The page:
Duration is a key vulnerability for bond investors. Duration is a measure of how sensitive the price of a bond is to changes in interest rates. The higher the duration, the more sensitive.
As the chart shows, the highly rated AA bonds have a higher duration than the lowly rated A and BBB.
But there’s still a lot of demand, not least from foreign buyers, and it’s hard to shake the market’s faith that the US Federal Reserve has its back.
That could mean tighter before wider spreads.
Chart 9: Highest rated US corporate bonds most exposed to higher interest rates (duration (years))
Investors will be spending the next six weeks or so looking forward to the RBA’s July meeting and striving to work out whether the central bank will adjust its settings. Lowe said two weeks ago the RBA would decide in July whether to extend its QE program past September, and also whether to roll over the three-year yield target maturity to the November 2024 bond from the current April 2024.
Deputy Governor Guy Debelle said that these decisions will be guided by both domestic and international factors, indicating wage pressures and labour tightness will be key determinants. An unemployment rate around 4.0% is seen to be needed to get inflation up into the RBA’s 2-3% target range. Currently the unemployment rate is 5.5%.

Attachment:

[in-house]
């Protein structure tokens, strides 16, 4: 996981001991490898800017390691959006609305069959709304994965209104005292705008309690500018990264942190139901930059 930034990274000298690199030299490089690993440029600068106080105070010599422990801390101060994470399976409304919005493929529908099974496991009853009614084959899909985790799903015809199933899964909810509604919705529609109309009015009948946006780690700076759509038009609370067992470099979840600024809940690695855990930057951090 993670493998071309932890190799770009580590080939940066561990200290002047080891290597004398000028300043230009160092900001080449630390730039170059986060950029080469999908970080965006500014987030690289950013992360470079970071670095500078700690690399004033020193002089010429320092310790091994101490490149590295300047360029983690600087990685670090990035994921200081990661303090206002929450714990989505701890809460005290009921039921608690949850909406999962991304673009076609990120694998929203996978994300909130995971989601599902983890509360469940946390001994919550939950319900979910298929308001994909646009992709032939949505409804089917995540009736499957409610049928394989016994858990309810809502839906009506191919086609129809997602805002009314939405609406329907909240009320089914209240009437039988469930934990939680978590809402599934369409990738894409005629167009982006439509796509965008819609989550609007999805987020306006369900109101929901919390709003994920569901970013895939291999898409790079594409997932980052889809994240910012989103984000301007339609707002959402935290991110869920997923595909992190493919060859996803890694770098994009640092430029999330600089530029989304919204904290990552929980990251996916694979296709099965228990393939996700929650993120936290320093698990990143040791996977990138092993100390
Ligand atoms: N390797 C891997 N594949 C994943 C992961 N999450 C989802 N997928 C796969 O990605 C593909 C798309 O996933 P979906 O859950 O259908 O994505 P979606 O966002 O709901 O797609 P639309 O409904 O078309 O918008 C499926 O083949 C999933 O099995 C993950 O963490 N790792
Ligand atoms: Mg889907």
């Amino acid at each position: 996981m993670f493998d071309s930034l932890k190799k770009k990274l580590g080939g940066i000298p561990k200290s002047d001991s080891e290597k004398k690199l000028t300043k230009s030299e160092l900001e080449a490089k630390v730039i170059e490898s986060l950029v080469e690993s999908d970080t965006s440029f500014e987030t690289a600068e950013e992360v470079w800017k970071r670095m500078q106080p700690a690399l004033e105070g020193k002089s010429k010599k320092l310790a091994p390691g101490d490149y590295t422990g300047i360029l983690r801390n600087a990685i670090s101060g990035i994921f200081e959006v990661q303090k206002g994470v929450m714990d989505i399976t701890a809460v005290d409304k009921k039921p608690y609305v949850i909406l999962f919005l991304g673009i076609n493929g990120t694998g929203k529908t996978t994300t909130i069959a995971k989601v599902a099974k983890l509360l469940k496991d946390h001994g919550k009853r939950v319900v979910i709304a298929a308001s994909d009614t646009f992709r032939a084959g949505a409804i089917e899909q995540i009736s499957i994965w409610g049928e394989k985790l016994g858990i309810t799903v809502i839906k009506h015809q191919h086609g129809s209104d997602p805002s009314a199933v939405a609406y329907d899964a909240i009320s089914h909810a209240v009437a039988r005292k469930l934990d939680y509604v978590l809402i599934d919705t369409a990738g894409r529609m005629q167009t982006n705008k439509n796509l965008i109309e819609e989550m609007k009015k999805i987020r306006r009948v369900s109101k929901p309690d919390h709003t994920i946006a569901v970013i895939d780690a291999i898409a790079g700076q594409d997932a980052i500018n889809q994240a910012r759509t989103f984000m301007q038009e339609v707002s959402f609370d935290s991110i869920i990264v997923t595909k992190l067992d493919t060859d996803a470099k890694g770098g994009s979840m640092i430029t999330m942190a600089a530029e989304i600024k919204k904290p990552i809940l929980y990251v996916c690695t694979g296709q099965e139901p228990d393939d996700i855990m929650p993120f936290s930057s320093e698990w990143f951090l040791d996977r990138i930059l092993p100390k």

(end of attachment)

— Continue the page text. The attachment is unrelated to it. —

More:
Chart 10: RBA Balance Sheet ($b)
Economic reports are verging on all noise and no signal thanks to the distortions caused by the pandemic’s sudden impact just over a year ago.
The US Fed is among central banks that are busy looking through conventional data such as transitory inflation. Investors were already facing challenges judging how central banks will act, and now there are all kinds of “funny numbers” pouring out of economic reports like South Korean 20-day exports to the U.S. rising almost 90% y/y, New Zealand house sales soaring more than 400%, or the U.S. core CPI rising at the fastest pace since the 1980s.
The temptation, especially with plenty of stimulus still pouring in, would be to look past the data for now. The key for investors is when to start restoring data to its previous weight in their decision-making processes.
Chart 11: Japan, EU and US central bank bond ownership (% total outstanding bonds)